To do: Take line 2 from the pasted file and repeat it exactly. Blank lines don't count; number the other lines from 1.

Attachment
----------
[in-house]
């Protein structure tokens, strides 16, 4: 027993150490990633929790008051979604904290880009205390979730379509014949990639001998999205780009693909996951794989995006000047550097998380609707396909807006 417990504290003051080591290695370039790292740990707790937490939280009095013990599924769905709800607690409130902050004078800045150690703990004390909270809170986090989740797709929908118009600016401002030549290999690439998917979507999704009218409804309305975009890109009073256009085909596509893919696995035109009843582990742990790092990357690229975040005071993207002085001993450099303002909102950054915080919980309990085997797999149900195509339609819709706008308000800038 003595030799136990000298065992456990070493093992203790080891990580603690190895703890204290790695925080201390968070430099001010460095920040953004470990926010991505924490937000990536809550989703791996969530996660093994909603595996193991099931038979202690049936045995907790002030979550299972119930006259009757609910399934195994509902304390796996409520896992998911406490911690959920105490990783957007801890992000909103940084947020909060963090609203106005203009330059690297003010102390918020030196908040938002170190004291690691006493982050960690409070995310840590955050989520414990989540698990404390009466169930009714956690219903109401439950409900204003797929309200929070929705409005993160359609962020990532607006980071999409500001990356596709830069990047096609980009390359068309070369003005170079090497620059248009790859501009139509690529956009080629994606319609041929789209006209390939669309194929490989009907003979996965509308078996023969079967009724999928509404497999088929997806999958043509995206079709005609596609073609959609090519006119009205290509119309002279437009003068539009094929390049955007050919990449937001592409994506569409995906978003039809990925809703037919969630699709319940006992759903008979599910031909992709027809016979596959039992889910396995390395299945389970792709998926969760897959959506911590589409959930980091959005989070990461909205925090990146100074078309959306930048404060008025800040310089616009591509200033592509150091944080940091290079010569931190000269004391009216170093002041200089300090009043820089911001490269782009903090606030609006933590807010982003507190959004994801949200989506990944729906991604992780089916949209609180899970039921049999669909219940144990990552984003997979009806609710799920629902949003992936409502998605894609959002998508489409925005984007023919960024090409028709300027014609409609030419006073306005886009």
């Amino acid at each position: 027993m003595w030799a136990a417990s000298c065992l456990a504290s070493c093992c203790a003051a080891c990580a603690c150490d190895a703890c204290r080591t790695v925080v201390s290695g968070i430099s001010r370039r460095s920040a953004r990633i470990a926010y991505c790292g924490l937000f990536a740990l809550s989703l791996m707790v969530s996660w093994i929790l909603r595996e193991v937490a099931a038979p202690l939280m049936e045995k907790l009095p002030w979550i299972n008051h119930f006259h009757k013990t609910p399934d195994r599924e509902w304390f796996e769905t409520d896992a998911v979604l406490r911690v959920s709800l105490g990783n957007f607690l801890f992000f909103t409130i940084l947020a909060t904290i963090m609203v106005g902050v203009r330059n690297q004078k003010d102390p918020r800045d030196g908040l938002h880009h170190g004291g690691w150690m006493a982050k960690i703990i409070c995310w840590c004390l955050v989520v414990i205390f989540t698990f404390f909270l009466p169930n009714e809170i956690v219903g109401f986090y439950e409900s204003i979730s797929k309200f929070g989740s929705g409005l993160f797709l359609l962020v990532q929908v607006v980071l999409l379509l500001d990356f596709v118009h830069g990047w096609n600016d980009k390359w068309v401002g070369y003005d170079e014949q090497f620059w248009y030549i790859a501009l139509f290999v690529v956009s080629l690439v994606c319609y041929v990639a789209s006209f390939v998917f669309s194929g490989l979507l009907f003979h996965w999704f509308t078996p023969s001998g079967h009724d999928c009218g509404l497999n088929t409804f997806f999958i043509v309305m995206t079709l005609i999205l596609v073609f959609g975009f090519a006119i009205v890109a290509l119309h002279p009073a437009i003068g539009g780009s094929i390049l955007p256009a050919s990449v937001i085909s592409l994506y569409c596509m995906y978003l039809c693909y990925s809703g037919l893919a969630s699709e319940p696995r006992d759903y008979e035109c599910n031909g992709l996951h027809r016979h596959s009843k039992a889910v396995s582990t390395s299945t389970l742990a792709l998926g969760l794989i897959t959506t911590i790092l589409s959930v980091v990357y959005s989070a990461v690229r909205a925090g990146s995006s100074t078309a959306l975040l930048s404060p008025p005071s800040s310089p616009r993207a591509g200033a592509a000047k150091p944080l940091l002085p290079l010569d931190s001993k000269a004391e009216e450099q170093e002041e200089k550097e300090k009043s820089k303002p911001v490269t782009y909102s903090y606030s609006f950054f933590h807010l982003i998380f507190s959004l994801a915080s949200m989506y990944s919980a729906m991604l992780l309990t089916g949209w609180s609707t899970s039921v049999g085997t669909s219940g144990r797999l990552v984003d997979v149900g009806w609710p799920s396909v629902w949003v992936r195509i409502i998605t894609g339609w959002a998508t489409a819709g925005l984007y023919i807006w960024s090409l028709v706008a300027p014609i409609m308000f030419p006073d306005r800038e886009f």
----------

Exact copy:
């Protein structure tokens, strides 16, 4: 027993150490990633929790008051979604904290880009205390979730379509014949990639001998999205780009693909996951794989995006000047550097998380609707396909807006 417990504290003051080591290695370039790292740990707790937490939280009095013990599924769905709800607690409130902050004078800045150690703990004390909270809170986090989740797709929908118009600016401002030549290999690439998917979507999704009218409804309305975009890109009073256009085909596509893919696995035109009843582990742990790092990357690229975040005071993207002085001993450099303002909102950054915080919980309990085997797999149900195509339609819709706008308000800038 003595030799136990000298065992456990070493093992203790080891990580603690190895703890204290790695925080201390968070430099001010460095920040953004470990926010991505924490937000990536809550989703791996969530996660093994909603595996193991099931038979202690049936045995907790002030979550299972119930006259009757609910399934195994509902304390796996409520896992998911406490911690959920105490990783957007801890992000909103940084947020909060963090609203106005203009330059690297003010102390918020030196908040938002170190004291690691006493982050960690409070995310840590955050989520414990989540698990404390009466169930009714956690219903109401439950409900204003797929309200929070929705409005993160359609962020990532607006980071999409500001990356596709830069990047096609980009390359068309070369003005170079090497620059248009790859501009139509690529956009080629994606319609041929789209006209390939669309194929490989009907003979996965509308078996023969079967009724999928509404497999088929997806999958043509995206079709005609596609073609959609090519006119009205290509119309002279437009003068539009094929390049955007050919990449937001592409994506569409995906978003039809990925809703037919969630699709319940006992759903008979599910031909992709027809016979596959039992889910396995390395299945389970792709998926969760897959959506911590589409959930980091959005989070990461909205925090990146100074078309959306930048404060008025800040310089616009591509200033592509150091944080940091290079010569931190000269004391009216170093002041200089300090009043820089911001490269782009903090606030609006933590807010982003507190959004994801949200989506990944729906991604992780089916949209609180899970039921049999669909219940144990990552984003997979009806609710799920629902949003992936409502998605894609959002998508489409925005984007023919960024090409028709300027014609409609030419006073306005886009």